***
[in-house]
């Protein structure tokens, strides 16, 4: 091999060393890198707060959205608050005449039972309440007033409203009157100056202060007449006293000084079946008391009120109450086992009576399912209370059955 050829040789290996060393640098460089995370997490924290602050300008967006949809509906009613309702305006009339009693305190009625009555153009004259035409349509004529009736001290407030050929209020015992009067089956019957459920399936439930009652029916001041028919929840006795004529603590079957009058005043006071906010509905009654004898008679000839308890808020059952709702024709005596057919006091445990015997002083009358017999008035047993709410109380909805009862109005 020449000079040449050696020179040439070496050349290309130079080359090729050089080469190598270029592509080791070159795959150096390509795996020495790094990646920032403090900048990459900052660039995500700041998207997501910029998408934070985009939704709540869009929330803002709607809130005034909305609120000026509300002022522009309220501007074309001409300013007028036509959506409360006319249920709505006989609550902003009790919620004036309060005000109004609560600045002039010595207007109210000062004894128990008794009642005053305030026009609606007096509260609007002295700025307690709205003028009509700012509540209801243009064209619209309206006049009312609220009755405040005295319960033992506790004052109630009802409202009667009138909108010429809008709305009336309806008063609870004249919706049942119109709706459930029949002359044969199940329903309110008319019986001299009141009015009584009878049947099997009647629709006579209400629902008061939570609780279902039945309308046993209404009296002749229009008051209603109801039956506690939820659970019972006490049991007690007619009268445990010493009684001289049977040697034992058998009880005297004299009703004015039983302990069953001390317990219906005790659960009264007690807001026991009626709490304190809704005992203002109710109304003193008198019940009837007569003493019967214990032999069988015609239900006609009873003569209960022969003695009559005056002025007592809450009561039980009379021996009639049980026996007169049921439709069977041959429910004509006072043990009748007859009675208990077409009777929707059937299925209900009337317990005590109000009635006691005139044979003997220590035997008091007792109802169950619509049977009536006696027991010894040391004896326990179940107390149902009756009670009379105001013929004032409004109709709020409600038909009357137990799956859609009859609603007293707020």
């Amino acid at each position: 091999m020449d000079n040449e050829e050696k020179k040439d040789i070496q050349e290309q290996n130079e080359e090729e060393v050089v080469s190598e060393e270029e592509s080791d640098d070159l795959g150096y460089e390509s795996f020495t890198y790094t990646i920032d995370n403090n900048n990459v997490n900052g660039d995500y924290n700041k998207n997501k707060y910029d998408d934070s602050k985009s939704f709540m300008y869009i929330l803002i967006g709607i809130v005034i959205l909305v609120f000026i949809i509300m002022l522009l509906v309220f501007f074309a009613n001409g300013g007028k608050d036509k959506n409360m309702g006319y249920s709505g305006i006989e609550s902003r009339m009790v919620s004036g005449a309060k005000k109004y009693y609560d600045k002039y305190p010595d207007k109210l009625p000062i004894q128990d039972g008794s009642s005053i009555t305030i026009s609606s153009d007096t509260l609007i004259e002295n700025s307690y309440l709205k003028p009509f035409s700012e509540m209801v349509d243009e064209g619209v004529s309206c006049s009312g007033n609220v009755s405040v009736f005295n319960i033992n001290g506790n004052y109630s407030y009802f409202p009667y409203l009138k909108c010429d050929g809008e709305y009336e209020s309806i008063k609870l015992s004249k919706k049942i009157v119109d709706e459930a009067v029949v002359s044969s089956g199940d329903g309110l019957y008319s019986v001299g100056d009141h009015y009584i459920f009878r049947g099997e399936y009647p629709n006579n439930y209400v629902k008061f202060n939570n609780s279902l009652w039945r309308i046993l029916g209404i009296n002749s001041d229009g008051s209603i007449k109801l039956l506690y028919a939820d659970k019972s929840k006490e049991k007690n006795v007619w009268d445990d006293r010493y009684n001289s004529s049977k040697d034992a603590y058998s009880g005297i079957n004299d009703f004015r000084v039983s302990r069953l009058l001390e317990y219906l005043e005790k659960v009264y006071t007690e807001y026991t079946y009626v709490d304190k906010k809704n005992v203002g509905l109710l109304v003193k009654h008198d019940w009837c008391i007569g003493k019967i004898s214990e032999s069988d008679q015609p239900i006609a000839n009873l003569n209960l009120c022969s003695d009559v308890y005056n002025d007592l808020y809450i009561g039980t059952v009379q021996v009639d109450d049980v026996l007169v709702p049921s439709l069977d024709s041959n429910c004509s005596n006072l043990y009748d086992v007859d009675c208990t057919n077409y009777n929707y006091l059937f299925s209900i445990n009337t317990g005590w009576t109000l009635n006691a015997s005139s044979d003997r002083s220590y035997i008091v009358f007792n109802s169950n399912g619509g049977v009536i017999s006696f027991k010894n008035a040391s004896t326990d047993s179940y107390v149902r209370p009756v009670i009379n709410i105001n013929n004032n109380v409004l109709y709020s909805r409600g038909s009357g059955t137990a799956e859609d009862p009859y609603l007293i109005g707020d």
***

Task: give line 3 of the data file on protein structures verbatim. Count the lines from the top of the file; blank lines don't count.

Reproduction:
């Amino acid at each position: 091999m020449d000079n040449e050829e050696k020179k040439d040789i070496q050349e290309q290996n130079e080359e090729e060393v050089v080469s190598e060393e270029e592509s080791d640098d070159l795959g150096y460089e390509s795996f020495t890198y790094t990646i920032d995370n403090n900048n990459v997490n900052g660039d995500y924290n700041k998207n997501k707060y910029d998408d934070s602050k985009s939704f709540m300008y869009i929330l803002i967006g709607i809130v005034i959205l909305v609120f000026i949809i509300m002022l522009l509906v309220f501007f074309a009613n001409g300013g007028k608050d036509k959506n409360m309702g006319y249920s709505g305006i006989e609550s902003r009339m009790v919620s004036g005449a309060k005000k109004y009693y609560d600045k002039y305190p010595d207007k109210l009625p000062i004894q128990d039972g008794s009642s005053i009555t305030i026009s609606s153009d007096t509260l609007i004259e002295n700025s307690y309440l709205k003028p009509f035409s700012e509540m209801v349509d243009e064209g619209v004529s309206c006049s009312g007033n609220v009755s405040v009736f005295n319960i033992n001290g506790n004052y109630s407030y009802f409202p009667y409203l009138k909108c010429d050929g809008e709305y009336e209020s309806i008063k609870l015992s004249k919706k049942i009157v119109d709706e459930a009067v029949v002359s044969s089956g199940d329903g309110l019957y008319s019986v001299g100056d009141h009015y009584i459920f009878r049947g099997e399936y009647p629709n006579n439930y209400v629902k008061f202060n939570n609780s279902l009652w039945r309308i046993l029916g209404i009296n002749s001041d229009g008051s209603i007449k109801l039956l506690y028919a939820d659970k019972s929840k006490e049991k007690n006795v007619w009268d445990d006293r010493y009684n001289s004529s049977k040697d034992a603590y058998s009880g005297i079957n004299d009703f004015r000084v039983s302990r069953l009058l001390e317990y219906l005043e005790k659960v009264y006071t007690e807001y026991t079946y009626v709490d304190k906010k809704n005992v203002g509905l109710l109304v003193k009654h008198d019940w009837c008391i007569g003493k019967i004898s214990e032999s069988d008679q015609p239900i006609a000839n009873l003569n209960l009120c022969s003695d009559v308890y005056n002025d007592l808020y809450i009561g039980t059952v009379q021996v009639d109450d049980v026996l007169v709702p049921s439709l069977d024709s041959n429910c004509s005596n006072l043990y009748d086992v007859d009675c208990t057919n077409y009777n929707y006091l059937f299925s209900i445990n009337t317990g005590w009576t109000l009635n006691a015997s005139s044979d003997r002083s220590y035997i008091v009358f007792n109802s169950n399912g619509g049977v009536i017999s006696f027991k010894n008035a040391s004896t326990d047993s179940y107390v149902r209370p009756v009670i009379n709410i105001n013929n004032n109380v409004l109709y709020s909805r409600g038909s009357g059955t137990a799956e859609d009862p009859y609603l007293i109005g707020d």